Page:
O’Dell conviction that “rural America is perhaps more churched and more unchurched than any place on earth” and ‘A great harvest for Christ is waiting in the heartland and rural communities of America ” makes the reader understand his dedication and passion for the church that resides in rural America. Many people believe that because it is not found in the center of a metropolitan area that it is irrelevant or unimportant and destined to shrivel up and die. O’Dell and Brand New Church are living proof to the contrary. The world wants us to believe that bigger and newer is always better, but O’Dell explains that this is not the way that God operates.
The work that O’Dell was called to was not easy. It took much effort and dedication to see God do what He had planned for Brand New Church. O’Dell said, “I have never met a rancher who expects his herd to grow and multiply without a lot of hard work and without a lot of strategic effort .” Even this quote screams rural. It is not a reference toward something that most city folks would understand, but anyone who lives in a rural community would get this right away. It is again written with the rural pastor in mind.
Throughout the book, O’Dell uses the word ‘VALUE’ as an acrostic to tell about Vision, Attitude, Leadership, Understanding, and Enduring Excellence in the rural church. All five of these elements are vitally important is seeing the rural church grow to all that God has called it to be. Each of the five have intricate V.A.L.U.E. in itself that aids the other to build upon. Helping the reader to see this from the inside of Brand New Church and how God used it in their ministry helps us to see it happening and how to implement it into ours as well.
There are multiple thoughts that O’Dell shares that were exceptionally meaningful. He said, “Listen, if you aren’t casting vision, the only ones who will want to serve with you are those who are interested in maintaining control of the status quo .” Later he said, “Since we believe that we stand under the authority of Scripture, then, man, let’s start acting that way. ” Then he said, “When a pastor is leading effectively, he has everything in the house in order. ”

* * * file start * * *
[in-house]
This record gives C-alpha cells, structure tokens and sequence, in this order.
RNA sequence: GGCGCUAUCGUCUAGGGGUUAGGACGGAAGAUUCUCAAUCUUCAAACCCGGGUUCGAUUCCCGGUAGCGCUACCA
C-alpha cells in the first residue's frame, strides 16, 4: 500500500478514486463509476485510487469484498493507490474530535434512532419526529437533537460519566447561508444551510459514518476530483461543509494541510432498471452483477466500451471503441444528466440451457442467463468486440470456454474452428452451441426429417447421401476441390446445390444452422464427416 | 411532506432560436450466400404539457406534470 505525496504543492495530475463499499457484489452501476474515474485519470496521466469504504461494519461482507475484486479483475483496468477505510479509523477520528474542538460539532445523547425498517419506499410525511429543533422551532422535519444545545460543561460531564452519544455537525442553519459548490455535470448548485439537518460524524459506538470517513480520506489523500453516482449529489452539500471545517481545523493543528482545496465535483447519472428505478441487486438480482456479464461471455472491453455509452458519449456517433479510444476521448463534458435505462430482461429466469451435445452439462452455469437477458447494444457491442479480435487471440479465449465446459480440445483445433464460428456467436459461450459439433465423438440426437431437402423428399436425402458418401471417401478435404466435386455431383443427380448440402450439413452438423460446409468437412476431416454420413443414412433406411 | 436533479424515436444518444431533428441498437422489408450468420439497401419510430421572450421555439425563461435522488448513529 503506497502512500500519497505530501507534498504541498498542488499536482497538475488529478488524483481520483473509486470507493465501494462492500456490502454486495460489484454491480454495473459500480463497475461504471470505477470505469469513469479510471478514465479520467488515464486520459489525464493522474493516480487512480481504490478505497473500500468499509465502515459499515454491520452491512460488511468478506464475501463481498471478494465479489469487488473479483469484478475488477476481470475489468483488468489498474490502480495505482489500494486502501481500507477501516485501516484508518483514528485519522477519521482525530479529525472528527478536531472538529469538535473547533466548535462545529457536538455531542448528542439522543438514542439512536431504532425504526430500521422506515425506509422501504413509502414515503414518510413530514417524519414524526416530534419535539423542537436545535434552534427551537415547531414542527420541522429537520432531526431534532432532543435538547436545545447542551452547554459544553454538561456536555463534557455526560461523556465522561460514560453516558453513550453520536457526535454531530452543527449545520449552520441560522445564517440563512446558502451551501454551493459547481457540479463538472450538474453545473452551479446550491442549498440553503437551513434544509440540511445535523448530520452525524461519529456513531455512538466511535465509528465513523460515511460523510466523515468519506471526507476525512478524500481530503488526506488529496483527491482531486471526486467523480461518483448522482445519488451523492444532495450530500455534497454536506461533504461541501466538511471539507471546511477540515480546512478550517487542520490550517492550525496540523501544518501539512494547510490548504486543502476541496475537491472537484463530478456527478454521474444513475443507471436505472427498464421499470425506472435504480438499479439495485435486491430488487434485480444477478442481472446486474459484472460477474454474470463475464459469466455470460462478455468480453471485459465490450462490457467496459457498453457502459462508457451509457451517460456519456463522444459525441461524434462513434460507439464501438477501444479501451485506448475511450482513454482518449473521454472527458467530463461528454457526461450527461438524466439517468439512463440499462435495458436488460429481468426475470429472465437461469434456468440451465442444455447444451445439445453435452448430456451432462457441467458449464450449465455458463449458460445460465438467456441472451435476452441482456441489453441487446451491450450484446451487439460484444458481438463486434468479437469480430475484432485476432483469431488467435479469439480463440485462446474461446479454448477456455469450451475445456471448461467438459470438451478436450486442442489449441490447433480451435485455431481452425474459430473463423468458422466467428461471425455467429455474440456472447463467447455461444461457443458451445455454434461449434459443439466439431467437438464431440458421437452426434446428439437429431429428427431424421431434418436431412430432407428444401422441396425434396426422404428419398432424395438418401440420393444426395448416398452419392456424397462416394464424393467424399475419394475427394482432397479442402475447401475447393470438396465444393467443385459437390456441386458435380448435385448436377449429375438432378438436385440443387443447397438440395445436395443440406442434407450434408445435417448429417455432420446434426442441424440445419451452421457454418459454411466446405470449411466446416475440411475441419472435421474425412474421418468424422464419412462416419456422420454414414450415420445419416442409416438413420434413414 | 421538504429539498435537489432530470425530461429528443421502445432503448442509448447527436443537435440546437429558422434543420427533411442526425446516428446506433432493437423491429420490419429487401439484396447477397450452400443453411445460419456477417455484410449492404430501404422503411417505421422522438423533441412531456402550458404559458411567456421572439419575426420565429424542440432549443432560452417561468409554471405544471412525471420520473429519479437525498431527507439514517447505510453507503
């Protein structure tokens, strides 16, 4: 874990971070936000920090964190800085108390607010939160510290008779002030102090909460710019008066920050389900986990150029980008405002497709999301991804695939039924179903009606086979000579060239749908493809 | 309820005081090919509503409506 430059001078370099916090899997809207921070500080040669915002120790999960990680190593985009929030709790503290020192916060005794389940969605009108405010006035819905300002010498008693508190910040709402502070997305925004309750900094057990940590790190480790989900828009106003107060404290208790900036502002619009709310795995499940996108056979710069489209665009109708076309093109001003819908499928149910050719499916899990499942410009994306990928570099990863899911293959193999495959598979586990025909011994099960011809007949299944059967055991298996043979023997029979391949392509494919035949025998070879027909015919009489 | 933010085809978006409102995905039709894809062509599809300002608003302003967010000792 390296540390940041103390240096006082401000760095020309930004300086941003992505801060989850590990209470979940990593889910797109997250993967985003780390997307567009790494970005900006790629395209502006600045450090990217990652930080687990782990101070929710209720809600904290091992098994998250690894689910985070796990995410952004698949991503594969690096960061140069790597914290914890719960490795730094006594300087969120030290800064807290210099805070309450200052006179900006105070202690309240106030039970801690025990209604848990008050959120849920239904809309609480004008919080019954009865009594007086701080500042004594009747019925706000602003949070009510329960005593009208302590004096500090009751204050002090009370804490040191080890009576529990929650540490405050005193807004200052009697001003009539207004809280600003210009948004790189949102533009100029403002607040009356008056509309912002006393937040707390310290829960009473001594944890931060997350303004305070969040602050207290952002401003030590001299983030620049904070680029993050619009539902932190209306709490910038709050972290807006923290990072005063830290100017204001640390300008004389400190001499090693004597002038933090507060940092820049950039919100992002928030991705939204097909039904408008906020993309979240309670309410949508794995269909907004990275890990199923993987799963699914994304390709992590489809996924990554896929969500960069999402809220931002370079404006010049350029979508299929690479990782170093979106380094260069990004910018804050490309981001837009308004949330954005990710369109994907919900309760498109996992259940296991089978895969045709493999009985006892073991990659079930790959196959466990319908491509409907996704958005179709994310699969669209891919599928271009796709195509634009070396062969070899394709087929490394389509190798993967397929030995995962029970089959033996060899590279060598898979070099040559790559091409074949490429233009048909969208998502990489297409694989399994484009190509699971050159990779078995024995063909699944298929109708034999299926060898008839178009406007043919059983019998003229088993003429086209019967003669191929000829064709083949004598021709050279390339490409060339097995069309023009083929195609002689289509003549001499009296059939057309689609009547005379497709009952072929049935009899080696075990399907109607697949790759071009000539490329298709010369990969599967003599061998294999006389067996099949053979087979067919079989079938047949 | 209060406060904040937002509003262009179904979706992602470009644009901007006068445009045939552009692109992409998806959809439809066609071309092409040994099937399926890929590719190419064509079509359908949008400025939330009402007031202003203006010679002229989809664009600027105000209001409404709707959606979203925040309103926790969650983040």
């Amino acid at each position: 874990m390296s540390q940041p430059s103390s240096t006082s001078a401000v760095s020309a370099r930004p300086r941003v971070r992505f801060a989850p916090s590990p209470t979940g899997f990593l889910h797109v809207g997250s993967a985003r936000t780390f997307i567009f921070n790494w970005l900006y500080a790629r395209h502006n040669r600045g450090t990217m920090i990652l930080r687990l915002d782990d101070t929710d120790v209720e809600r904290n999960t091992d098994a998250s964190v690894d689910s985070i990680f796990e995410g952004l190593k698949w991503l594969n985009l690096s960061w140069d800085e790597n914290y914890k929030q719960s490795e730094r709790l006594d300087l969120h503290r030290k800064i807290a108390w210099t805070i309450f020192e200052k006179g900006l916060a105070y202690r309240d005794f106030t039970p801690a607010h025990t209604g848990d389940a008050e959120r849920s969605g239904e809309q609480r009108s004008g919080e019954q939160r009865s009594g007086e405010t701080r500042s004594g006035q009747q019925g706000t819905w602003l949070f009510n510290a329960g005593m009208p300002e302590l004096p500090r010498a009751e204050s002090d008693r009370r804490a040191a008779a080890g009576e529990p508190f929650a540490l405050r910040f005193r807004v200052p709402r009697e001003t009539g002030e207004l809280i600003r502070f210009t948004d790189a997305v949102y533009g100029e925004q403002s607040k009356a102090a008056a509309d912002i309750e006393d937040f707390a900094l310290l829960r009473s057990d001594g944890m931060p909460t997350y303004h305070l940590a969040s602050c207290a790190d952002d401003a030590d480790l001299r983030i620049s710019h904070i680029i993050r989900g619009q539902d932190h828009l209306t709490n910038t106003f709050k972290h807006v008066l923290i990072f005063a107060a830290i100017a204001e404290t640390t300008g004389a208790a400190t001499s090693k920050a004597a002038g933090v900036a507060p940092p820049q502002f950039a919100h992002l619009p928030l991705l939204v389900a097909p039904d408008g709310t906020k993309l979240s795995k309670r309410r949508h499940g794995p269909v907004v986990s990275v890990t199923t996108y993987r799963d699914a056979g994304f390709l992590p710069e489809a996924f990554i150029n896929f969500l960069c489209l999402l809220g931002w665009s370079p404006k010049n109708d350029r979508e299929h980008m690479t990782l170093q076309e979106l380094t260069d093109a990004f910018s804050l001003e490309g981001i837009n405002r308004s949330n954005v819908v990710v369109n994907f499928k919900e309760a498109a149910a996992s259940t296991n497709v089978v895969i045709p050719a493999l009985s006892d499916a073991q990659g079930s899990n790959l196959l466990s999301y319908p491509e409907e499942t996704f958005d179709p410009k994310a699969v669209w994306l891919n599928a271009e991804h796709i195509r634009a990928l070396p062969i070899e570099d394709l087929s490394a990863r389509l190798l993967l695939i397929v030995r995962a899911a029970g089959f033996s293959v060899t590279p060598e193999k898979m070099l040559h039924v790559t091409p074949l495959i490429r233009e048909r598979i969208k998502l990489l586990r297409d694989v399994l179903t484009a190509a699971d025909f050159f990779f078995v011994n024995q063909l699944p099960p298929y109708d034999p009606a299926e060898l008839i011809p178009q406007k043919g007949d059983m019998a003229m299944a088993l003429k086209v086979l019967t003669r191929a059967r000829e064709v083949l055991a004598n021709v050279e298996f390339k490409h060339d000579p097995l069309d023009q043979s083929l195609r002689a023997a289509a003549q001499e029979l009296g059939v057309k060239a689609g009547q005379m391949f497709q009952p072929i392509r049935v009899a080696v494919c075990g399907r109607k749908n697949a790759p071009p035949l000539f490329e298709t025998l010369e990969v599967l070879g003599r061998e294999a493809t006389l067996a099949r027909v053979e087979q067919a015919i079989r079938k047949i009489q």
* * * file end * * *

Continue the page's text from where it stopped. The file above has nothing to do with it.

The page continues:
This book is worthwhile to anyone who serves in the church, whether it is a paid position or a volunteer position, and also regardless if your ministry is in a rural setting or even in a busy urban setting. The principles that O’Dell share are extremely important regardless of the location. I will keep this book and refer to it again and again.
Author of "The Outlaw Preacher" series
I wasn't convinced that multi-site is the answer to the problems though. O'Dell and the BNC have pulled it off and I know that is part of the success story that the book pushes, but it came across as THE answer.
That's really my only major point of difference with the book.
It has some great insight and advice, but it rolls it out in the same manner that a dozen other church growth books have. There really isn't anything new to add to the conversation other than O 'Dell pulled off in a rural setting what most pull of in a large city setting.
His story from mega church youth pastor to rural church visionary is captivating and interesting. I never felt that he came across as being smug or the answer to all problems. It was easy to read and it certainly offered some food for thought. If you haven't read all the church growth books being promoted and are serving in a rural setting, I would recommend reading O'Dell's story and gaining insight from his leadership.